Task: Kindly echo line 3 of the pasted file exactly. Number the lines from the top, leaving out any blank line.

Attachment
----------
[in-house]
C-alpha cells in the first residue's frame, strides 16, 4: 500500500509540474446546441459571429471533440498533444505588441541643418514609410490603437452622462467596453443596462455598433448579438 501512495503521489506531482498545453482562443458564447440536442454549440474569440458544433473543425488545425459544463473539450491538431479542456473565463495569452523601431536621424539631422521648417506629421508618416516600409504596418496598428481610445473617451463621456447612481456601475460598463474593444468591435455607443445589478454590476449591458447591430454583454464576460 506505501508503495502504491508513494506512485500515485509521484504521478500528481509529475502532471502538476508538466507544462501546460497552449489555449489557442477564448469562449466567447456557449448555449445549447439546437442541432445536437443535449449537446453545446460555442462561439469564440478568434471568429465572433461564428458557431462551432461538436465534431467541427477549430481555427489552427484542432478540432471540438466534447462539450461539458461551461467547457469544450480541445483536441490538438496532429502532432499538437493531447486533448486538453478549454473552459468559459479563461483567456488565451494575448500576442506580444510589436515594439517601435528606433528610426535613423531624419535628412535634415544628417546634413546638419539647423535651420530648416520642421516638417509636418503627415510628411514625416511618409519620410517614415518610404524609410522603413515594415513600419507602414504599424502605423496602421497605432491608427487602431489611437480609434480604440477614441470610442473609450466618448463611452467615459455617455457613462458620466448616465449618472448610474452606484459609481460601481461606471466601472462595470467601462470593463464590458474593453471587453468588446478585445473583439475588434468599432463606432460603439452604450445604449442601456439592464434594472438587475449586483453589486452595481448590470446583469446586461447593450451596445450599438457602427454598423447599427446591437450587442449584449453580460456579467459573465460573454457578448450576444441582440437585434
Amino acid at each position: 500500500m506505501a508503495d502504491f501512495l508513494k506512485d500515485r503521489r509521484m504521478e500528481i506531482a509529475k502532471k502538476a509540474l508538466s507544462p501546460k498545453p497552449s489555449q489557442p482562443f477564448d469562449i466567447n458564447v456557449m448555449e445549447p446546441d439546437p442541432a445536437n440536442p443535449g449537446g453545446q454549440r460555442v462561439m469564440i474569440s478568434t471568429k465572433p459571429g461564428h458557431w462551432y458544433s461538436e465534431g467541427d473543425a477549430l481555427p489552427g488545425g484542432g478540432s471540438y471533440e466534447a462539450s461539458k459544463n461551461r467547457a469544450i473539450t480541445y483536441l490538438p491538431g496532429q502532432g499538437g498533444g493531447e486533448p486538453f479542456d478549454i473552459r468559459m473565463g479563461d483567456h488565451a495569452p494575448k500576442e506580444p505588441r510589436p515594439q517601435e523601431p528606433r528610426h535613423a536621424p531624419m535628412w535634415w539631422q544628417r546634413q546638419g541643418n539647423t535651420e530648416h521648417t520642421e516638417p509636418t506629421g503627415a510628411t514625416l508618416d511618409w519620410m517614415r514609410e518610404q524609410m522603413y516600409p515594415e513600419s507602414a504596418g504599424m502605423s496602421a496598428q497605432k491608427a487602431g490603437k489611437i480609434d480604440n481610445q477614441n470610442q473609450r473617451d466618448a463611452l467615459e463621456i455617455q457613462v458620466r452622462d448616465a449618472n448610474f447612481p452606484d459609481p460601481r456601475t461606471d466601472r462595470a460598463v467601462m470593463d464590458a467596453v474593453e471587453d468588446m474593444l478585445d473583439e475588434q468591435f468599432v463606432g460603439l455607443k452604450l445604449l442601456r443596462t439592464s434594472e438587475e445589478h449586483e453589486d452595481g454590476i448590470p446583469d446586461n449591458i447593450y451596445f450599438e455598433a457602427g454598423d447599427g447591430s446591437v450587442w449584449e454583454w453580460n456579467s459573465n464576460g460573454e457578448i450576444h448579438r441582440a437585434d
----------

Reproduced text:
Amino acid at each position: 500500500m506505501a508503495d502504491f501512495l508513494k506512485d500515485r503521489r509521484m504521478e500528481i506531482a509529475k502532471k502538476a509540474l508538466s507544462p501546460k498545453p497552449s489555449q489557442p482562443f477564448d469562449i466567447n458564447v456557449m448555449e445549447p446546441d439546437p442541432a445536437n440536442p443535449g449537446g453545446q454549440r460555442v462561439m469564440i474569440s478568434t471568429k465572433p459571429g461564428h458557431w462551432y458544433s461538436e465534431g467541427d473543425a477549430l481555427p489552427g488545425g484542432g478540432s471540438y471533440e466534447a462539450s461539458k459544463n461551461r467547457a469544450i473539450t480541445y483536441l490538438p491538431g496532429q502532432g499538437g498533444g493531447e486533448p486538453f479542456d478549454i473552459r468559459m473565463g479563461d483567456h488565451a495569452p494575448k500576442e506580444p505588441r510589436p515594439q517601435e523601431p528606433r528610426h535613423a536621424p531624419m535628412w535634415w539631422q544628417r546634413q546638419g541643418n539647423t535651420e530648416h521648417t520642421e516638417p509636418t506629421g503627415a510628411t514625416l508618416d511618409w519620410m517614415r514609410e518610404q524609410m522603413y516600409p515594415e513600419s507602414a504596418g504599424m502605423s496602421a496598428q497605432k491608427a487602431g490603437k489611437i480609434d480604440n481610445q477614441n470610442q473609450r473617451d466618448a463611452l467615459e463621456i455617455q457613462v458620466r452622462d448616465a449618472n448610474f447612481p452606484d459609481p460601481r456601475t461606471d466601472r462595470a460598463v467601462m470593463d464590458a467596453v474593453e471587453d468588446m474593444l478585445d473583439e475588434q468591435f468599432v463606432g460603439l455607443k452604450l445604449l442601456r443596462t439592464s434594472e438587475e445589478h449586483e453589486d452595481g454590476i448590470p446583469d446586461n449591458i447593450y451596445f450599438e455598433a457602427g454598423d447599427g447591430s446591437v450587442w449584449e454583454w453580460n456579467s459573465n464576460g460573454e457578448i450576444h448579438r441582440a437585434d